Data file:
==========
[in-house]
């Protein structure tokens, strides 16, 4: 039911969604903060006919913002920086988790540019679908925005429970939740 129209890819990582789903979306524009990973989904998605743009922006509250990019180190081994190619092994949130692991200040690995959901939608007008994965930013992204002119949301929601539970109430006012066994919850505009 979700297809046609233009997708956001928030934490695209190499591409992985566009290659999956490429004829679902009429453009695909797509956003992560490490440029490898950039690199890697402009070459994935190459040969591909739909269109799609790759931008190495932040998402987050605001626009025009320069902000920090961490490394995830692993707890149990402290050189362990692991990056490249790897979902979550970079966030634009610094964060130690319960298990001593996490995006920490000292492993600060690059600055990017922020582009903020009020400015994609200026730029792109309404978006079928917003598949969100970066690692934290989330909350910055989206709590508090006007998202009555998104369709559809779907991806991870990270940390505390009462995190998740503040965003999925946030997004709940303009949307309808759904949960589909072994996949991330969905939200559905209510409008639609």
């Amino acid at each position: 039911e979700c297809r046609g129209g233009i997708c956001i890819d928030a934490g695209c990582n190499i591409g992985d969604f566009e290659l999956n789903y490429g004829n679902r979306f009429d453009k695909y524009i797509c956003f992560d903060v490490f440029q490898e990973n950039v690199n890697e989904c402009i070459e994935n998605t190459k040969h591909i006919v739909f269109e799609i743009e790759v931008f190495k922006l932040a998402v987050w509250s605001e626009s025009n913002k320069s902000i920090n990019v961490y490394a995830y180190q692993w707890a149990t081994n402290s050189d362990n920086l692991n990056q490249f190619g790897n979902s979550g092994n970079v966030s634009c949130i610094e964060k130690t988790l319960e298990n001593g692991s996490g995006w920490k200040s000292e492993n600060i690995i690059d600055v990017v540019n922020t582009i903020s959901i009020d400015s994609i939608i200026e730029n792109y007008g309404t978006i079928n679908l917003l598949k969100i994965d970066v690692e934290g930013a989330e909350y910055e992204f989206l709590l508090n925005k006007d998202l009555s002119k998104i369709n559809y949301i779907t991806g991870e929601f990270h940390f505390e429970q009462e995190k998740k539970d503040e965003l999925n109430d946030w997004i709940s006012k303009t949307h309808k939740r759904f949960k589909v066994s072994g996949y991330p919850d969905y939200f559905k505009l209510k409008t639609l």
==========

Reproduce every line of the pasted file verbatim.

[in-house]
């Protein structure tokens, strides 16, 4: 039911969604903060006919913002920086988790540019679908925005429970939740 129209890819990582789903979306524009990973989904998605743009922006509250990019180190081994190619092994949130692991200040690995959901939608007008994965930013992204002119949301929601539970109430006012066994919850505009 979700297809046609233009997708956001928030934490695209190499591409992985566009290659999956490429004829679902009429453009695909797509956003992560490490440029490898950039690199890697402009070459994935190459040969591909739909269109799609790759931008190495932040998402987050605001626009025009320069902000920090961490490394995830692993707890149990402290050189362990692991990056490249790897979902979550970079966030634009610094964060130690319960298990001593996490995006920490000292492993600060690059600055990017922020582009903020009020400015994609200026730029792109309404978006079928917003598949969100970066690692934290989330909350910055989206709590508090006007998202009555998104369709559809779907991806991870990270940390505390009462995190998740503040965003999925946030997004709940303009949307309808759904949960589909072994996949991330969905939200559905209510409008639609």
């Amino acid at each position: 039911e979700c297809r046609g129209g233009i997708c956001i890819d928030a934490g695209c990582n190499i591409g992985d969604f566009e290659l999956n789903y490429g004829n679902r979306f009429d453009k695909y524009i797509c956003f992560d903060v490490f440029q490898e990973n950039v690199n890697e989904c402009i070459e994935n998605t190459k040969h591909i006919v739909f269109e799609i743009e790759v931008f190495k922006l932040a998402v987050w509250s605001e626009s025009n913002k320069s902000i920090n990019v961490y490394a995830y180190q692993w707890a149990t081994n402290s050189d362990n920086l692991n990056q490249f190619g790897n979902s979550g092994n970079v966030s634009c949130i610094e964060k130690t988790l319960e298990n001593g692991s996490g995006w920490k200040s000292e492993n600060i690995i690059d600055v990017v540019n922020t582009i903020s959901i009020d400015s994609i939608i200026e730029n792109y007008g309404t978006i079928n679908l917003l598949k969100i994965d970066v690692e934290g930013a989330e909350y910055e992204f989206l709590l508090n925005k006007d998202l009555s002119k998104i369709n559809y949301i779907t991806g991870e929601f990270h940390f505390e429970q009462e995190k998740k539970d503040e965003l999925n109430d946030w997004i709940s006012k303009t949307h309808k939740r759904f949960k589909v066994s072994g996949y991330p919850d969905y939200f559905k505009l209510k409008t639609l």